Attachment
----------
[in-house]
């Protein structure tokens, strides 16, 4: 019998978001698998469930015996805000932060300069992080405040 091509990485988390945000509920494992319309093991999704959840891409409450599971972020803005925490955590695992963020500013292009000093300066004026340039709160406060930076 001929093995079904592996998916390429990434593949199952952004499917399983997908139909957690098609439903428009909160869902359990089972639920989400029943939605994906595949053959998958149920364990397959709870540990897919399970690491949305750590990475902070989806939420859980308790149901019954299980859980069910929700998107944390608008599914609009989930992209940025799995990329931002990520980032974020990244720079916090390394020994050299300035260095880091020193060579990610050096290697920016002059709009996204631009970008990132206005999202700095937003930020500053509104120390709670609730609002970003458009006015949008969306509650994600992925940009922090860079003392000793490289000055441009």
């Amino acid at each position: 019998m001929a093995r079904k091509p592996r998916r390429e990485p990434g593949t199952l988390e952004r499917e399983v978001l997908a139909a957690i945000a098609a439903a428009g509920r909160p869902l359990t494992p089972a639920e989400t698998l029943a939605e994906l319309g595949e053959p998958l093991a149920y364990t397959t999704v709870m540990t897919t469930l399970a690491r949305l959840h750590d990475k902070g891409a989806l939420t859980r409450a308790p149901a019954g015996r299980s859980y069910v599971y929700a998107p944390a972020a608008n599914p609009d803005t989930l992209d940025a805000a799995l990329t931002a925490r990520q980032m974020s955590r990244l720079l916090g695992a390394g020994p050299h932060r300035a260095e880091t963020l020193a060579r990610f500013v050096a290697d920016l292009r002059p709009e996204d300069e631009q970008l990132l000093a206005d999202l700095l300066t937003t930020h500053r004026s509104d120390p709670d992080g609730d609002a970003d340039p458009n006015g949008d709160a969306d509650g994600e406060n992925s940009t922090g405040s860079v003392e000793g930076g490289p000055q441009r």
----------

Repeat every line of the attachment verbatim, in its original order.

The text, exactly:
[in-house]
């Protein structure tokens, strides 16, 4: 019998978001698998469930015996805000932060300069992080405040 091509990485988390945000509920494992319309093991999704959840891409409450599971972020803005925490955590695992963020500013292009000093300066004026340039709160406060930076 001929093995079904592996998916390429990434593949199952952004499917399983997908139909957690098609439903428009909160869902359990089972639920989400029943939605994906595949053959998958149920364990397959709870540990897919399970690491949305750590990475902070989806939420859980308790149901019954299980859980069910929700998107944390608008599914609009989930992209940025799995990329931002990520980032974020990244720079916090390394020994050299300035260095880091020193060579990610050096290697920016002059709009996204631009970008990132206005999202700095937003930020500053509104120390709670609730609002970003458009006015949008969306509650994600992925940009922090860079003392000793490289000055441009």
């Amino acid at each position: 019998m001929a093995r079904k091509p592996r998916r390429e990485p990434g593949t199952l988390e952004r499917e399983v978001l997908a139909a957690i945000a098609a439903a428009g509920r909160p869902l359990t494992p089972a639920e989400t698998l029943a939605e994906l319309g595949e053959p998958l093991a149920y364990t397959t999704v709870m540990t897919t469930l399970a690491r949305l959840h750590d990475k902070g891409a989806l939420t859980r409450a308790p149901a019954g015996r299980s859980y069910v599971y929700a998107p944390a972020a608008n599914p609009d803005t989930l992209d940025a805000a799995l990329t931002a925490r990520q980032m974020s955590r990244l720079l916090g695992a390394g020994p050299h932060r300035a260095e880091t963020l020193a060579r990610f500013v050096a290697d920016l292009r002059p709009e996204d300069e631009q970008l990132l000093a206005d999202l700095l300066t937003t930020h500053r004026s509104d120390p709670d992080g609730d609002a970003d340039p458009n006015g949008d709160a969306d509650g994600e406060n992925s940009t922090g405040s860079v003392e000793g930076g490289p000055q441009r």